- http://orcid.org/0000-0003-2941-2298Debra Nestel1,
- Paul Murphy2,
- Linda Ni Chianain3,
- http://orcid.org/0000-0002-1701-7920Gerard Gormley3
- 1 Monash Institute for Health and Clinical Education, Faculty of Medicine, Nursing and Health Sciences, Monash University, Clayton, Australia
- 2 School of Arts, English and Languages, Queen’s University Belfast, Belfast, UK
- 3 Centre for Medical Education, Clinical Skills Education Centre (CSEC), Queen’s University Belfast School of Medicine Dentistry and Biomedical Sciences, Ireland
- Correspondence to Debra Nestel, Faculty of Medicine, Nursing and Health Sciences, Monash University, 27 Rainforest Walk, Clayton 3168, Australia; ;
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‘They’re called what? Standardised patients—you must be kidding. That’s so dehumanising!’ [Patient advocate being oriented to healthcare simulation practices]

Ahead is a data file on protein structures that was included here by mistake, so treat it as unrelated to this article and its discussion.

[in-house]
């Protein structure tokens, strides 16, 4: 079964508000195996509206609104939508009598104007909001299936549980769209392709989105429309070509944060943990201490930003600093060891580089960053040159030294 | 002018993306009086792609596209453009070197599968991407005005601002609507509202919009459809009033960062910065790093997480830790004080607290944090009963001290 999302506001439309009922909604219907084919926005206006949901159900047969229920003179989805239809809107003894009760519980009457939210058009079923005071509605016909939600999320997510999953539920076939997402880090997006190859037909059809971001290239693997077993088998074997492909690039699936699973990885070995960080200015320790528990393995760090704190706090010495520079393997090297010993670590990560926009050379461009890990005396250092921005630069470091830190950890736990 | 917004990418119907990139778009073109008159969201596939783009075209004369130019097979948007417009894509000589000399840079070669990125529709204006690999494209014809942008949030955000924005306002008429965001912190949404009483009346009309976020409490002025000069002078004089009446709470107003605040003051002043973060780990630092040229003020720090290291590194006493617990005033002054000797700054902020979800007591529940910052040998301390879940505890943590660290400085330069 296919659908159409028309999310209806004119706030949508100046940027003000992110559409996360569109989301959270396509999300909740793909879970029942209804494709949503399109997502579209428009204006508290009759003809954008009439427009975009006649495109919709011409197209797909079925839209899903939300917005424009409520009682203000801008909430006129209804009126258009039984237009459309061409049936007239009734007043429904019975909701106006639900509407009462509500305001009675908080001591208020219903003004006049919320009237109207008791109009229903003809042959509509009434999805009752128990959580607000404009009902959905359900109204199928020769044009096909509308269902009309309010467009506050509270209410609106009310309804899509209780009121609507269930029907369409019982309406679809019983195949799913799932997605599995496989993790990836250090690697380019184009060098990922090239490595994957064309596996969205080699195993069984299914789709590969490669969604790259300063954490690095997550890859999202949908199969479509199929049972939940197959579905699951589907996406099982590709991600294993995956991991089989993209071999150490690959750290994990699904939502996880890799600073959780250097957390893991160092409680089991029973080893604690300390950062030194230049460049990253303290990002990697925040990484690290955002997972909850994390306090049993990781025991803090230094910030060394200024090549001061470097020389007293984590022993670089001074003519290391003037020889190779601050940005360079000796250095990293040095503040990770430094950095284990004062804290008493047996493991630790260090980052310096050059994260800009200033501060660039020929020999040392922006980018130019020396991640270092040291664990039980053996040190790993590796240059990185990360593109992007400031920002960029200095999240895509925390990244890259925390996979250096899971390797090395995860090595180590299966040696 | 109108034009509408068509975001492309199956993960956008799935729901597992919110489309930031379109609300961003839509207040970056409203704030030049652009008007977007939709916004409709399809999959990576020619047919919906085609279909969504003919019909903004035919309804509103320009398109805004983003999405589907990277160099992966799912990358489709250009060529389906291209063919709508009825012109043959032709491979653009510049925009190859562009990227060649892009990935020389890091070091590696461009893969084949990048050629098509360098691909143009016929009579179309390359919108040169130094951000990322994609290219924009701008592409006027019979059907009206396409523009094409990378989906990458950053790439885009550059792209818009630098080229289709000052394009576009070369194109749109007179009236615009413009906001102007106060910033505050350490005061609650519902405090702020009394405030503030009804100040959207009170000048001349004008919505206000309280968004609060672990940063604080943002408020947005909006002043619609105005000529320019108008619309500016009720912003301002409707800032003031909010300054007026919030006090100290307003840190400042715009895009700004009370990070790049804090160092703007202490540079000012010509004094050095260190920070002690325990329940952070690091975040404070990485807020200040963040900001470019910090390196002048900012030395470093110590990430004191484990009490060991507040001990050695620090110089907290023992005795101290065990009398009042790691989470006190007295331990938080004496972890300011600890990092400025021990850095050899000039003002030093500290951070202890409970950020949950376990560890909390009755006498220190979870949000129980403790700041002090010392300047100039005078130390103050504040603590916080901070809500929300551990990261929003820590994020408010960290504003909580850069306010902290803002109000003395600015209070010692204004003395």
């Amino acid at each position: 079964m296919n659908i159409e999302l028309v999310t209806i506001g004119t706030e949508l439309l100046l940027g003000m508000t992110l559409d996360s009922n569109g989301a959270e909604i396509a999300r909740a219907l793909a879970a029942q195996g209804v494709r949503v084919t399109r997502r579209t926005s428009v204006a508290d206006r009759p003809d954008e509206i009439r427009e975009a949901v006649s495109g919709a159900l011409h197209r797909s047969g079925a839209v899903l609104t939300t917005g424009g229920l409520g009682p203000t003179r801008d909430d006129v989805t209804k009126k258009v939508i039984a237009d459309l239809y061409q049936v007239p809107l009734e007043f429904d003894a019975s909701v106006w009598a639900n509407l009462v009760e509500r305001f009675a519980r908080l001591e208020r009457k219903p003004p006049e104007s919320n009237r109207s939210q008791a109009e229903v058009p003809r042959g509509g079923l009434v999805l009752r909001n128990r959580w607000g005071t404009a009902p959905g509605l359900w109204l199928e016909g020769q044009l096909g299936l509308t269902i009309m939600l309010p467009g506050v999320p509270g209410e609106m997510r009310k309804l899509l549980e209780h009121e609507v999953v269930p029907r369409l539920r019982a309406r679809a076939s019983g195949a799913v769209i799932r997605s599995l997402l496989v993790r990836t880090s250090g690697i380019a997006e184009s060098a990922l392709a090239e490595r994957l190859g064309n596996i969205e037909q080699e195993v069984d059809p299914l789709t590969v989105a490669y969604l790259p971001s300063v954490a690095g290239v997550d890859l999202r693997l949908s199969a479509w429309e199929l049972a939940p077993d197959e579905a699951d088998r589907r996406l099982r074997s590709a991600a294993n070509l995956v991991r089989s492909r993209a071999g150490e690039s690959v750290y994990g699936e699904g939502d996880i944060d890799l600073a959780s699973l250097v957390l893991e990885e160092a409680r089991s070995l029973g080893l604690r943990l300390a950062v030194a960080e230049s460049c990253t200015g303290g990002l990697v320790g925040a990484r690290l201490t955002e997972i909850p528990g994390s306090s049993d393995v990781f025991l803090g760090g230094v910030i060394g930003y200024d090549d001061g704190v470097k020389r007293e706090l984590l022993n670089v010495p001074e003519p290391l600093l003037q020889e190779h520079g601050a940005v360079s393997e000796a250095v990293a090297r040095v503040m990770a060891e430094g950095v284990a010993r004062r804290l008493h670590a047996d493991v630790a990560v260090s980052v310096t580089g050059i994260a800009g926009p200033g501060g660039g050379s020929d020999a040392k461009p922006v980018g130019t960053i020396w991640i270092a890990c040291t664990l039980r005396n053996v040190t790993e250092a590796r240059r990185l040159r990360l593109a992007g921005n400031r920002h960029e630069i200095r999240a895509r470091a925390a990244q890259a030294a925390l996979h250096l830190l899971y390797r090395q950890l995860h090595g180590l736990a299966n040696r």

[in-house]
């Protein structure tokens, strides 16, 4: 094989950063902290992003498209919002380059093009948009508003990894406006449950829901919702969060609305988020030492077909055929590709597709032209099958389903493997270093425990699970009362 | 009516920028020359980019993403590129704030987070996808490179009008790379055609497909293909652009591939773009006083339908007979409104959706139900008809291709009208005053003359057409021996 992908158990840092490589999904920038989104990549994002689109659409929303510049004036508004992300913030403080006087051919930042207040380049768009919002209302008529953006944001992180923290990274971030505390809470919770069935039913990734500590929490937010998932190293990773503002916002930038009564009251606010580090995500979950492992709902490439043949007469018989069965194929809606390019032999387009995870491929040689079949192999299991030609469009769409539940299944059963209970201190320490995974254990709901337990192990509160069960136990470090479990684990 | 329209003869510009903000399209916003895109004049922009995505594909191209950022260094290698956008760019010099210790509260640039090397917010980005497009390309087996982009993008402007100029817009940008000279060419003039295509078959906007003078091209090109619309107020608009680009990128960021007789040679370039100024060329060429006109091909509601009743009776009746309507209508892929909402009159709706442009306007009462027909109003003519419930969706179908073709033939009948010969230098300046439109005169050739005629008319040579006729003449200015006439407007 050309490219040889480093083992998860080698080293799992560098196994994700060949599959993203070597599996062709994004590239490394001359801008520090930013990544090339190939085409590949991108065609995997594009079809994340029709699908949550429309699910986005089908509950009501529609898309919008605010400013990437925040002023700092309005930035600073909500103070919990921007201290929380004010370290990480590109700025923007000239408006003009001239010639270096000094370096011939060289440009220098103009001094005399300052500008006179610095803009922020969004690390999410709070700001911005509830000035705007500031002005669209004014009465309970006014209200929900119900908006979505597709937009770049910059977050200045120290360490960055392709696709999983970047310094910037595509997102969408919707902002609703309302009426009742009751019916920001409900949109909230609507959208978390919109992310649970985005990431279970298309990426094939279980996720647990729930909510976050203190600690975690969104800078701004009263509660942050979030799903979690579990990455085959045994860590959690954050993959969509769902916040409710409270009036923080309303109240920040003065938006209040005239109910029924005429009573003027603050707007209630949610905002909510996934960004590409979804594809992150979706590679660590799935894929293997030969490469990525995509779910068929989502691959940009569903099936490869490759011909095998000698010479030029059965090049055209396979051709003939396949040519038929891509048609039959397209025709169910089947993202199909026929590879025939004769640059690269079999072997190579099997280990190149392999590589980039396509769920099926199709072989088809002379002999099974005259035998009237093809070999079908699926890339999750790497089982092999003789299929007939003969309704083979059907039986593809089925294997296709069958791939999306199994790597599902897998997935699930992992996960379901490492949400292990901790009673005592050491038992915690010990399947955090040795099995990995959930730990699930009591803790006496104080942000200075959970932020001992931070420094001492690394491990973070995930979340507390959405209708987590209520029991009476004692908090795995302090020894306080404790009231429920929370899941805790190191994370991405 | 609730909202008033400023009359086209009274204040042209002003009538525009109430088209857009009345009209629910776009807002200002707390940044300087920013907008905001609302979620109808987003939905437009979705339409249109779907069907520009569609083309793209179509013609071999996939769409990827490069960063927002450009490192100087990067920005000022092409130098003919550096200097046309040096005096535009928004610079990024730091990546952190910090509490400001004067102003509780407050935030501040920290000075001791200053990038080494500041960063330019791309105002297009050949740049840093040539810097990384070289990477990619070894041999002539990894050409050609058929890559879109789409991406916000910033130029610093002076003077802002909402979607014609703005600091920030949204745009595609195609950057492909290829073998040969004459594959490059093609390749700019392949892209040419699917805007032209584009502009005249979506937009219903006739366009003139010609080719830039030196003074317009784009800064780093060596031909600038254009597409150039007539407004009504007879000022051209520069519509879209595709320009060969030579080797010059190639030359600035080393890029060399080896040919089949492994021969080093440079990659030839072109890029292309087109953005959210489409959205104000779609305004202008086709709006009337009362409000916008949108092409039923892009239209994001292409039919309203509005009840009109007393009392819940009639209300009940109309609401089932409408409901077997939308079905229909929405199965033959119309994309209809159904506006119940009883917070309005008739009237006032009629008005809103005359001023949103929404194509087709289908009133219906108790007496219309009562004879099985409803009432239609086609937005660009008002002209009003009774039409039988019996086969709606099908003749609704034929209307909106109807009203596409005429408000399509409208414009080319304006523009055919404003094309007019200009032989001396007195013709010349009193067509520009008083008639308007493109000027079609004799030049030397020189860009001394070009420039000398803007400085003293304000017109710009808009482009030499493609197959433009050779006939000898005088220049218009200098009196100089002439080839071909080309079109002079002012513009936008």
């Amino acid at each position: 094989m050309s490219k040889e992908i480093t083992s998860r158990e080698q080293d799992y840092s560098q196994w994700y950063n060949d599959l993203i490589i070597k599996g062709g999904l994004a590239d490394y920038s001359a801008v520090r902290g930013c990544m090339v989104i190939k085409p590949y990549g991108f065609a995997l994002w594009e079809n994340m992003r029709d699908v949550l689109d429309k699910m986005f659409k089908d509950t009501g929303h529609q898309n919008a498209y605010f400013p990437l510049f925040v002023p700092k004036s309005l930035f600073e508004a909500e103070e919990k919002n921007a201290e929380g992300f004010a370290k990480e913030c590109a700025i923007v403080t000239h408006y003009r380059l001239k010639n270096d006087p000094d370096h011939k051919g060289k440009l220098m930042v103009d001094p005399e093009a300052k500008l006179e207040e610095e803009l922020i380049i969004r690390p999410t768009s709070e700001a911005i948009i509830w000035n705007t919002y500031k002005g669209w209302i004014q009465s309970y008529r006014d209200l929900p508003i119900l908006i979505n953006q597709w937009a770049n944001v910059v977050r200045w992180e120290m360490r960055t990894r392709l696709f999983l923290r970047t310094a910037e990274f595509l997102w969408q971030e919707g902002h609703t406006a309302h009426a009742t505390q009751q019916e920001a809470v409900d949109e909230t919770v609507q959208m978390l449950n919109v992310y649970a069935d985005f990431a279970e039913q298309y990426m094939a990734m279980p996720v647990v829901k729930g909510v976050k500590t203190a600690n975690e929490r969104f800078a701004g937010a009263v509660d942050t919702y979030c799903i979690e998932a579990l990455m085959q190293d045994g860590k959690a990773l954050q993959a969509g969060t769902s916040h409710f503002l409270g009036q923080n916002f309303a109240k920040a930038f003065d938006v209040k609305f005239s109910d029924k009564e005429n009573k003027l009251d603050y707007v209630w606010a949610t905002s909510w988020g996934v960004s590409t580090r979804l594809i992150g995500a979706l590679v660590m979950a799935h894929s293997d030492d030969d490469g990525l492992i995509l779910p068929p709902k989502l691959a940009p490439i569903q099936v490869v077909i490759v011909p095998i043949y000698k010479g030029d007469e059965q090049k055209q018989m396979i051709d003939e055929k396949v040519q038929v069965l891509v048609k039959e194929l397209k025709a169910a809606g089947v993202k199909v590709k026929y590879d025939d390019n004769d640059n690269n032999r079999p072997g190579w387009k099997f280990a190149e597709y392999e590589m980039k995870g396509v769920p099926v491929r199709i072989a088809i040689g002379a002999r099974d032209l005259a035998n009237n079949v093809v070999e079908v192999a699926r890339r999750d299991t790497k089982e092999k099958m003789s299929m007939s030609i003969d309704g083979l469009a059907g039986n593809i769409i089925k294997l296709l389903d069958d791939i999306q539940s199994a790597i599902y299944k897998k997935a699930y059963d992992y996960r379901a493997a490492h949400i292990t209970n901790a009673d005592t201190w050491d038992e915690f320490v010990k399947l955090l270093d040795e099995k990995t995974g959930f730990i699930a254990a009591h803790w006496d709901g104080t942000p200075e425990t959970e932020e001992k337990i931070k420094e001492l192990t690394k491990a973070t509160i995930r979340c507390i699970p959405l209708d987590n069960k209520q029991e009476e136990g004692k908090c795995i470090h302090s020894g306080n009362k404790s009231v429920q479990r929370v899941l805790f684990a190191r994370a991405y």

We welcome the invitation from Sanko et al (2020) to seek clarity of terms used to describe what we know as ‘simulated participants’.1 While seeking a common language has great value as Sanko et al eloquently describe, we place even greater value on the use of inclusive, respectful and sensitive language.
For over 15 years, the authors have variously flagged issues associated with the use of the terms simulated patient and standardised patient.2–5 Our argument with using standardised before the word patient is that it is in tension with values of patient-centredness and person-centredness and, …
Contributors DN developed the content, drafted and then revised the letter, approved the final version and is accountable for the integrity of the work. PM, LNC and GG, revised the content, approved the final version and is accountable for the integrity of the work.
Funding The authors have not declared a specific grant for this research from any funding agency in the public, commercial or not-for-profit sectors.
Competing interests None declared.
Provenance and peer review Not commissioned; internally peer reviewed.
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